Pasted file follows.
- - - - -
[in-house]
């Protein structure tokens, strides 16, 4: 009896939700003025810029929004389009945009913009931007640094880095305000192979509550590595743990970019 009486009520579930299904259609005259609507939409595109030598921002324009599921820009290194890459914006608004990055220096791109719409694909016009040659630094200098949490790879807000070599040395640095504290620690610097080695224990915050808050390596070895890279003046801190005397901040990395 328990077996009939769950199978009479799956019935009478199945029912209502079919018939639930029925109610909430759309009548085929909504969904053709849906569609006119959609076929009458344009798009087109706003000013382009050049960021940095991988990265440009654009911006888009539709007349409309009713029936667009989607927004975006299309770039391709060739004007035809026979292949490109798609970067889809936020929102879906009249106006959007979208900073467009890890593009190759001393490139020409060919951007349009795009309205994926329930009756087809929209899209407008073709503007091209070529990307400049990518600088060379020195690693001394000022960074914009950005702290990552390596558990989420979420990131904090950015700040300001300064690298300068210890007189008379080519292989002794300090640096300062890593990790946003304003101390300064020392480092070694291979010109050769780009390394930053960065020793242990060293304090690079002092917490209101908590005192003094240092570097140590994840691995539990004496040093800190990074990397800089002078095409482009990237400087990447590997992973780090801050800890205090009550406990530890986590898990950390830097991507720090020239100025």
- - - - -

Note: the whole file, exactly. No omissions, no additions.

[in-house]
């Protein structure tokens, strides 16, 4: 009896939700003025810029929004389009945009913009931007640094880095305000192979509550590595743990970019 009486009520579930299904259609005259609507939409595109030598921002324009599921820009290194890459914006608004990055220096791109719409694909016009040659630094200098949490790879807000070599040395640095504290620690610097080695224990915050808050390596070895890279003046801190005397901040990395 328990077996009939769950199978009479799956019935009478199945029912209502079919018939639930029925109610909430759309009548085929909504969904053709849906569609006119959609076929009458344009798009087109706003000013382009050049960021940095991988990265440009654009911006888009539709007349409309009713029936667009989607927004975006299309770039391709060739004007035809026979292949490109798609970067889809936020929102879906009249106006959007979208900073467009890890593009190759001393490139020409060919951007349009795009309205994926329930009756087809929209899209407008073709503007091209070529990307400049990518600088060379020195690693001394000022960074914009950005702290990552390596558990989420979420990131904090950015700040300001300064690298300068210890007189008379080519292989002794300090640096300062890593990790946003304003101390300064020392480092070694291979010109050769780009390394930053960065020793242990060293304090690079002092917490209101908590005192003094240092570097140590994840691995539990004496040093800190990074990397800089002078095409482009990237400087990447590997992973780090801050800890205090009550406990530890986590898990950390830097991507720090020239100025």